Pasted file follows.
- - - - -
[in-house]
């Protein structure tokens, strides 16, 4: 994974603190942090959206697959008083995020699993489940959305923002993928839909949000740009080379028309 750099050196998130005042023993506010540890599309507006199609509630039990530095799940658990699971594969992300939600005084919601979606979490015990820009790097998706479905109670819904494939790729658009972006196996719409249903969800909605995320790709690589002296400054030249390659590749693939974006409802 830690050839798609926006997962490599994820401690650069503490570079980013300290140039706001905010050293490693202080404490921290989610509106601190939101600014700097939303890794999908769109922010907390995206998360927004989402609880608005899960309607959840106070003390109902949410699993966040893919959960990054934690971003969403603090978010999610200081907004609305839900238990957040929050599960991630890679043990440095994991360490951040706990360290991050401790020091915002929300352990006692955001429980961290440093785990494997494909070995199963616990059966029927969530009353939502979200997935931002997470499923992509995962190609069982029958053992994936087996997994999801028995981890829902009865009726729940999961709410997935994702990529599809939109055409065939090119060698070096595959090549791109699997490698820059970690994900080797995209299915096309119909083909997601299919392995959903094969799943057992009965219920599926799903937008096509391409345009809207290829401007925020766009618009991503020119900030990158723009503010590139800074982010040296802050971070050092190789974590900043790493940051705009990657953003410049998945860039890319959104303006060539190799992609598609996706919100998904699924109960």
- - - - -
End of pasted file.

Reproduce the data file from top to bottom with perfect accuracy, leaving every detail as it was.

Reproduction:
[in-house]
């Protein structure tokens, strides 16, 4: 994974603190942090959206697959008083995020699993489940959305923002993928839909949000740009080379028309 750099050196998130005042023993506010540890599309507006199609509630039990530095799940658990699971594969992300939600005084919601979606979490015990820009790097998706479905109670819904494939790729658009972006196996719409249903969800909605995320790709690589002296400054030249390659590749693939974006409802 830690050839798609926006997962490599994820401690650069503490570079980013300290140039706001905010050293490693202080404490921290989610509106601190939101600014700097939303890794999908769109922010907390995206998360927004989402609880608005899960309607959840106070003390109902949410699993966040893919959960990054934690971003969403603090978010999610200081907004609305839900238990957040929050599960991630890679043990440095994991360490951040706990360290991050401790020091915002929300352990006692955001429980961290440093785990494997494909070995199963616990059966029927969530009353939502979200997935931002997470499923992509995962190609069982029958053992994936087996997994999801028995981890829902009865009726729940999961709410997935994702990529599809939109055409065939090119060698070096595959090549791109699997490698820059970690994900080797995209299915096309119909083909997601299919392995959903094969799943057992009965219920599926799903937008096509391409345009809207290829401007925020766009618009991503020119900030990158723009503010590139800074982010040296802050971070050092190789974590900043790493940051705009990657953003410049998945860039890319959104303006060539190799992609598609996706919100998904699924109960």